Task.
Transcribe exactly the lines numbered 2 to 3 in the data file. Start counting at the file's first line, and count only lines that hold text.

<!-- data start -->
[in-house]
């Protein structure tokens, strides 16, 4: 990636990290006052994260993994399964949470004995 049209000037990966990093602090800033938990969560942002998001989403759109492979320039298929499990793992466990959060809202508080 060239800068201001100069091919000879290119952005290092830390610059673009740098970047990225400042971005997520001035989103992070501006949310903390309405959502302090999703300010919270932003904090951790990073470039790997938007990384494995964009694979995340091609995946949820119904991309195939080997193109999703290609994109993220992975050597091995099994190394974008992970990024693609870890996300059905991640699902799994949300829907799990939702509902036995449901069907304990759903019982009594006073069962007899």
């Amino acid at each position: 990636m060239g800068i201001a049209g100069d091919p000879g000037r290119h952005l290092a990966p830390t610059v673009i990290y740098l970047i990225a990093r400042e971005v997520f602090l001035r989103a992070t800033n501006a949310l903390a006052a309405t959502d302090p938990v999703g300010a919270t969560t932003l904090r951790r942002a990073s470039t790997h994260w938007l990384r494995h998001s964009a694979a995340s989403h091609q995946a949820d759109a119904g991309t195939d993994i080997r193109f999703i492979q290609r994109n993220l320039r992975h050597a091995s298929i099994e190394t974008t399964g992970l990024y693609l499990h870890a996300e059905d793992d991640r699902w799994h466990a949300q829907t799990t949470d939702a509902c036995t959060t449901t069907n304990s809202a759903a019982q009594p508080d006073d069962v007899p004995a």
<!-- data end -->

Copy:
């Protein structure tokens, strides 16, 4: 990636990290006052994260993994399964949470004995 049209000037990966990093602090800033938990969560942002998001989403759109492979320039298929499990793992466990959060809202508080 060239800068201001100069091919000879290119952005290092830390610059673009740098970047990225400042971005997520001035989103992070501006949310903390309405959502302090999703300010919270932003904090951790990073470039790997938007990384494995964009694979995340091609995946949820119904991309195939080997193109999703290609994109993220992975050597091995099994190394974008992970990024693609870890996300059905991640699902799994949300829907799990939702509902036995449901069907304990759903019982009594006073069962007899």
């Amino acid at each position: 990636m060239g800068i201001a049209g100069d091919p000879g000037r290119h952005l290092a990966p830390t610059v673009i990290y740098l970047i990225a990093r400042e971005v997520f602090l001035r989103a992070t800033n501006a949310l903390a006052a309405t959502d302090p938990v999703g300010a919270t969560t932003l904090r951790r942002a990073s470039t790997h994260w938007l990384r494995h998001s964009a694979a995340s989403h091609q995946a949820d759109a119904g991309t195939d993994i080997r193109f999703i492979q290609r994109n993220l320039r992975h050597a091995s298929i099994e190394t974008t399964g992970l990024y693609l499990h870890a996300e059905d793992d991640r699902w799994h466990a949300q829907t799990t949470d939702a509902c036995t959060t449901t069907n304990s809202a759903a019982q009594p508080d006073d069962v007899p004995a």